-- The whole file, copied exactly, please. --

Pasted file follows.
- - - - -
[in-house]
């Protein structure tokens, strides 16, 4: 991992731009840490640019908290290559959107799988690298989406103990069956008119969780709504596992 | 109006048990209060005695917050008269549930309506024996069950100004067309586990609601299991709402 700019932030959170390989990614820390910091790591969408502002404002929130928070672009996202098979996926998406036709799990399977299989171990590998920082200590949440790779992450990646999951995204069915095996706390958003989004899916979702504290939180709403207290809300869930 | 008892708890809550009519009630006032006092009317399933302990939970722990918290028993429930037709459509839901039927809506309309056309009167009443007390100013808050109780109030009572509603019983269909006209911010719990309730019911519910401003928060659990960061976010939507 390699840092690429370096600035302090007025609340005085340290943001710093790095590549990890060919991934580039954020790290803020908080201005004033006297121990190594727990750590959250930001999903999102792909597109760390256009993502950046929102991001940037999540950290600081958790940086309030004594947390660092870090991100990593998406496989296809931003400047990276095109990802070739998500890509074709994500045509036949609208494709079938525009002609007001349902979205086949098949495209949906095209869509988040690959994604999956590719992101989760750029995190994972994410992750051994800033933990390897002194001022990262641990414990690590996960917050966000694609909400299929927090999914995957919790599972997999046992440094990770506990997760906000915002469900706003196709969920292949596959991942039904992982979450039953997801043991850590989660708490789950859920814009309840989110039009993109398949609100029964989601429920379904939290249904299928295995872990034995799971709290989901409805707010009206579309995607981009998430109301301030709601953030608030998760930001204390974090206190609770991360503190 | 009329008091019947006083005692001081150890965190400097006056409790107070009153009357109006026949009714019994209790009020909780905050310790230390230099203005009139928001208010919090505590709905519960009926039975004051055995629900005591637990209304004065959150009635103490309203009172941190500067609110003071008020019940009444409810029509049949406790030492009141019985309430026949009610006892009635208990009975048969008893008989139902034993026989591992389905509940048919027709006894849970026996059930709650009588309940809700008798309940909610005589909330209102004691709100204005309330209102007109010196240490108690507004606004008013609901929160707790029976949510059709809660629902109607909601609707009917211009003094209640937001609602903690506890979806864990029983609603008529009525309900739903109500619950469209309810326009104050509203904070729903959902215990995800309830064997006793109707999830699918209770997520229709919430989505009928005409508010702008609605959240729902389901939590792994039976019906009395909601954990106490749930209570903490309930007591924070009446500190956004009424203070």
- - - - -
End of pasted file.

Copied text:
[in-house]
């Protein structure tokens, strides 16, 4: 991992731009840490640019908290290559959107799988690298989406103990069956008119969780709504596992 | 109006048990209060005695917050008269549930309506024996069950100004067309586990609601299991709402 700019932030959170390989990614820390910091790591969408502002404002929130928070672009996202098979996926998406036709799990399977299989171990590998920082200590949440790779992450990646999951995204069915095996706390958003989004899916979702504290939180709403207290809300869930 | 008892708890809550009519009630006032006092009317399933302990939970722990918290028993429930037709459509839901039927809506309309056309009167009443007390100013808050109780109030009572509603019983269909006209911010719990309730019911519910401003928060659990960061976010939507 390699840092690429370096600035302090007025609340005085340290943001710093790095590549990890060919991934580039954020790290803020908080201005004033006297121990190594727990750590959250930001999903999102792909597109760390256009993502950046929102991001940037999540950290600081958790940086309030004594947390660092870090991100990593998406496989296809931003400047990276095109990802070739998500890509074709994500045509036949609208494709079938525009002609007001349902979205086949098949495209949906095209869509988040690959994604999956590719992101989760750029995190994972994410992750051994800033933990390897002194001022990262641990414990690590996960917050966000694609909400299929927090999914995957919790599972997999046992440094990770506990997760906000915002469900706003196709969920292949596959991942039904992982979450039953997801043991850590989660708490789950859920814009309840989110039009993109398949609100029964989601429920379904939290249904299928295995872990034995799971709290989901409805707010009206579309995607981009998430109301301030709601953030608030998760930001204390974090206190609770991360503190 | 009329008091019947006083005692001081150890965190400097006056409790107070009153009357109006026949009714019994209790009020909780905050310790230390230099203005009139928001208010919090505590709905519960009926039975004051055995629900005591637990209304004065959150009635103490309203009172941190500067609110003071008020019940009444409810029509049949406790030492009141019985309430026949009610006892009635208990009975048969008893008989139902034993026989591992389905509940048919027709006894849970026996059930709650009588309940809700008798309940909610005589909330209102004691709100204005309330209102007109010196240490108690507004606004008013609901929160707790029976949510059709809660629902109607909601609707009917211009003094209640937001609602903690506890979806864990029983609603008529009525309900739903109500619950469209309810326009104050509203904070729903959902215990995800309830064997006793109707999830699918209770997520229709919430989505009928005409508010702008609605959240729902389901939590792994039976019906009395909601954990106490749930209570903490309930007591924070009446500190956004009424203070």